When we moved into our 1930s semi one thing we knew we wanted to do was to change our kitchen. As is common for a Manchester semi of the time, the kitchen was generally one of the smallest rooms in the house when built.
Previous owners had tried their best to make the most out of the small space by adding a tight galley kitchen however it was pretty impossible for two people to use at the one time. We knew to get the kind of kitchen we wanted we would have to change the layout of the house in some way.
The old kitchen space:
Initially we had plans drafted to knock down the walls between the kitchen, the second lounge room and the conservatory. We got quotes of around £5,000 to knock down the walls which we were willing to progress with but then after reviewing things we changed our mind. The drafted plans would have ended up with a very large room that was tricky to zone up without compromise despite countless attempts at the design. In the end we decided to not make any structural changes and utilise the lounge room in the middle of the house as the kitchen – as we did not need two reception rooms and a conservatory. There was also the added bonus that the old kitchen could be turned into a downstairs WC and Utility room.
The new kitchen design was created to make the most of the space and achieve the aesthetic we wanted in the most frugal way. The new kitchen was to be installed on the longest wall containing all appliances and banked by a large kitchen island in the centre of the room for extra storage and a dining area. I am a big fan of using high-street kitchens but tweaking them to feel a bit more custom. I decided to use IKEA Metod kitchen (opens in new tab) carcasses as they are simple to install, lots of storage space and very sturdy all while being cost effective at £25 for a 60cm wide base cabinet.
My design for the main section of the kitchen included six base cabinets and one tall cabinet for the integrated fridge/freezer. The cabinets used for storage all have internal drawers which I find so much easier to find everything. Plus, they can be hidden away nicely with a cupboard door. The drawers were purchased from Ikea but I also found some second hand ones on Facebook Marketplace for free.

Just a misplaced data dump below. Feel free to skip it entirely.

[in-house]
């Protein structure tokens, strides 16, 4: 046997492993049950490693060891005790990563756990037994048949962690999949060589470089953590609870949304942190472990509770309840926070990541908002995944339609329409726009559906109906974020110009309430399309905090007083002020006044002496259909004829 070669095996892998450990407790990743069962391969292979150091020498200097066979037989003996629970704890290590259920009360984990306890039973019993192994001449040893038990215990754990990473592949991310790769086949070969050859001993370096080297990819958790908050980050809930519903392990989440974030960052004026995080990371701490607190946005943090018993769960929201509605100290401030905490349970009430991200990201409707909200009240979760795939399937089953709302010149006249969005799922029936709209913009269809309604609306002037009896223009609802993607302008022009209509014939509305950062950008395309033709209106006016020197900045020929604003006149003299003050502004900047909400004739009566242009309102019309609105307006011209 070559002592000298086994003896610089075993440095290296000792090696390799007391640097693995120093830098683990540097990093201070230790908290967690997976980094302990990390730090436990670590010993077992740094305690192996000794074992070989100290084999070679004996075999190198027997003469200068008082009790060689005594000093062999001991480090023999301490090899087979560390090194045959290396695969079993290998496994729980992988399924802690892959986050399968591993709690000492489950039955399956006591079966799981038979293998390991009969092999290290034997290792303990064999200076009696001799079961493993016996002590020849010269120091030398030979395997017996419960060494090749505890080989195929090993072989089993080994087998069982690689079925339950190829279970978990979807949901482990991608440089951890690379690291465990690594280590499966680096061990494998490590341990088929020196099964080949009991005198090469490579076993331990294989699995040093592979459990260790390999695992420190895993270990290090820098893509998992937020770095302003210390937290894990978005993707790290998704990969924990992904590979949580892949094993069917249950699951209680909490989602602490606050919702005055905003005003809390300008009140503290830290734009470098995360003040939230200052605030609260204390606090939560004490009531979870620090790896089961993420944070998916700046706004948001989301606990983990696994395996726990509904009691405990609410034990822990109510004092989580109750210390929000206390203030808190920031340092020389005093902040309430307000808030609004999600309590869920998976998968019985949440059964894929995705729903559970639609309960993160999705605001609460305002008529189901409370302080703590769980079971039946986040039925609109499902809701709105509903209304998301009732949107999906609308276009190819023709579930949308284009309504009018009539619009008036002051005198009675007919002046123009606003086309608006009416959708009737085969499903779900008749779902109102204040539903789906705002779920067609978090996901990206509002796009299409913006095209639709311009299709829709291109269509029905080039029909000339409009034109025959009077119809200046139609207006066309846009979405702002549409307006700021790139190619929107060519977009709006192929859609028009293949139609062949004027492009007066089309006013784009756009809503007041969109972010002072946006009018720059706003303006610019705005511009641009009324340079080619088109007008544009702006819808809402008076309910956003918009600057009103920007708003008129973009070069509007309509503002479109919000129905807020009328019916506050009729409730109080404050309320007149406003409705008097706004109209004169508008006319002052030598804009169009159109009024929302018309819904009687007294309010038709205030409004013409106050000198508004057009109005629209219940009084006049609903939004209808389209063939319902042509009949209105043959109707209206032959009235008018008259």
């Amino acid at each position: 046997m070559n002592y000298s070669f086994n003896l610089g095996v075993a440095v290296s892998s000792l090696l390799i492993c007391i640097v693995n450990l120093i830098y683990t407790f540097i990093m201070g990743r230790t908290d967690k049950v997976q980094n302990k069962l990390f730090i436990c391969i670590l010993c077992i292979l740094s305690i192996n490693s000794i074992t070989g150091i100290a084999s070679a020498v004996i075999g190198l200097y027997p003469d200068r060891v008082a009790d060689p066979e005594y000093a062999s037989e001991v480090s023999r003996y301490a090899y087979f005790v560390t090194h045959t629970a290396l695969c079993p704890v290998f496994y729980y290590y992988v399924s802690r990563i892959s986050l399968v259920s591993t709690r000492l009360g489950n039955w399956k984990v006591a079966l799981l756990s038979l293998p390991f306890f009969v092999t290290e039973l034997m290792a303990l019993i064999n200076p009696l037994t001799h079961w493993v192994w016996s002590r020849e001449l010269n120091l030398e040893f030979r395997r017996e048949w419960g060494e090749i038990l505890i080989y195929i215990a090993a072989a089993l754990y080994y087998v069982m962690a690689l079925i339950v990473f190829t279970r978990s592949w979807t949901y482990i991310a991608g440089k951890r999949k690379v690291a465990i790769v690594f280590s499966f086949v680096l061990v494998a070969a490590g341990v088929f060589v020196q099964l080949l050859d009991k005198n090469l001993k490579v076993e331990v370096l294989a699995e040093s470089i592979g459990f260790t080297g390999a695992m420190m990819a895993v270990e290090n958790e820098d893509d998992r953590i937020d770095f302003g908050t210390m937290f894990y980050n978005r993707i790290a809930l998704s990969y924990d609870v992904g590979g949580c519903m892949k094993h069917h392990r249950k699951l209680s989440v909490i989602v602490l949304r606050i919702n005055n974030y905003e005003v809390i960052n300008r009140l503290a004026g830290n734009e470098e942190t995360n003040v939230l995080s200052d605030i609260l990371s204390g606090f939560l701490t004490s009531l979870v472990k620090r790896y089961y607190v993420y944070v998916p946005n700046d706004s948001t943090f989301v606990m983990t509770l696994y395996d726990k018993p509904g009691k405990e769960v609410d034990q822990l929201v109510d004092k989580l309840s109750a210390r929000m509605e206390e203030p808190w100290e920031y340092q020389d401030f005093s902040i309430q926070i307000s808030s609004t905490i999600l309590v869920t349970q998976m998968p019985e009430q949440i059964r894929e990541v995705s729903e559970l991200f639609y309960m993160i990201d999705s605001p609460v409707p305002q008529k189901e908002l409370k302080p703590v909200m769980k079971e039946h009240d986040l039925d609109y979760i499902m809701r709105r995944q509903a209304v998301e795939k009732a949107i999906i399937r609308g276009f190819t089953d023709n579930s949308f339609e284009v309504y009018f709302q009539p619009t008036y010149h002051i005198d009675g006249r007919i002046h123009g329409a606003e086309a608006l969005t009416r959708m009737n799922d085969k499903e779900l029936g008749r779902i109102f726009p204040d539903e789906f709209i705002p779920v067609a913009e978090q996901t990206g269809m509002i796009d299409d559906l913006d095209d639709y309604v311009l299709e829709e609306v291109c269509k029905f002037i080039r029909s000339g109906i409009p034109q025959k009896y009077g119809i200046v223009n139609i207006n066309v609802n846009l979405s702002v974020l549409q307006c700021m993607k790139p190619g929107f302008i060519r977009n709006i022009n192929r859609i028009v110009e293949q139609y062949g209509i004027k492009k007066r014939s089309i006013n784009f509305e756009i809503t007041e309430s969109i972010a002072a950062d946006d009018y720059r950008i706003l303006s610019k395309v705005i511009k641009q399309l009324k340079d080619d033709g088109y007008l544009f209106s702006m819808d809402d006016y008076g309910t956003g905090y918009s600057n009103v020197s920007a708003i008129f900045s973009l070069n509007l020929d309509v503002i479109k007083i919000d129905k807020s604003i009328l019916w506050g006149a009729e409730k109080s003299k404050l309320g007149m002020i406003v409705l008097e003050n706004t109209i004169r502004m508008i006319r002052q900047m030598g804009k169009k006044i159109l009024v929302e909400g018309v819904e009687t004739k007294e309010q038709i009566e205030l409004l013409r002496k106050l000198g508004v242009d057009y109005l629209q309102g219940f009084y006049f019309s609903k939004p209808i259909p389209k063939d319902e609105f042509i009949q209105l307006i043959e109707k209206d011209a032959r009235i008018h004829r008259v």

I made my own DIY cabinet doors using plywood to achieve the aesthetic that I wanted. This turned out to be very cost effective also as the cost for six doors I made was £75 which can often be the cost for just one door...
I am not a big fan of wall cabinets but these can be easily added to increase kitchen storage. The island is made up of open display cabinets (Ikea Tutemo (opens in new tab)) which supports a large worktop with waterfall edges. I purchased new appliances either by shopping around or from outlet stores to help save on cost.
For me a place where I like to splurge is taps, sinks and handles and these can elevate a kitchen without busting the bank balance. For my kitchen, I decided to use brass tap, handles and electrical sockets and a beautiful ceramic white sink to give the space a more striking finish.
Worktops are a place where you can easily spend a fortune when it comes to a new kitchen where materials like marble, stone and real wood are often used at a great expense. I like to challenge myself to make inexpensive materials look beautiful and the worktops I used in the kitchen are a good quality white laminate from Ikea (Ekbacken) (opens in new tab). Styling also is very important, a cluttered kitchen can detract from even the most expensive kitchen so I keep my countertops sparse with only my best pieces on display.
- How much does a new kitchen cost? Everything you need to know.
All the kitchen structure was installed DIY to save money and the kitchen was designed in a simple way so we wouldn’t need a carpenter. The kitchen splashback was made using classic pared back white gloss square tiles in a grid pattern at £6 per m2 (B&Q, Leccia tile (opens in new tab)). We used a local plumber to bring water and waste services into the new kitchen area utilising a macerator pump at the cost of £300.
Real Costs: A breakdown of materials
By making this largely a kitchen DIY job, I believe we have saved at least £2000 in labour costs...
Cost for the cabinets & worktops:
- Cabinet: £213
- Plywood Doors: £75
- Fridge / Freezer Doors: £40
- Brass Handles: £32
- Laminate Worktop: £212
- Sink: £143
- Brass Tap: £204
- Tile Backsplash: £46
- Internal drawers: £80
Our appliances are brand new but reusing your existing appliances where you can is another way to save a lot of money when replacing a kitchen.
- Fridge freezer: £250
- Oven: £160
- Induction Hob: £170
- Dishwasher: £350
- Worktop (0.85m x 2.8m): £292
- Waterfall Sections x3: £431
- Open Display Cabinets: £173
Total cost = £2,871
Overall our new kitchen came in at a cost of £2,871 which I am more than happy with for the end result!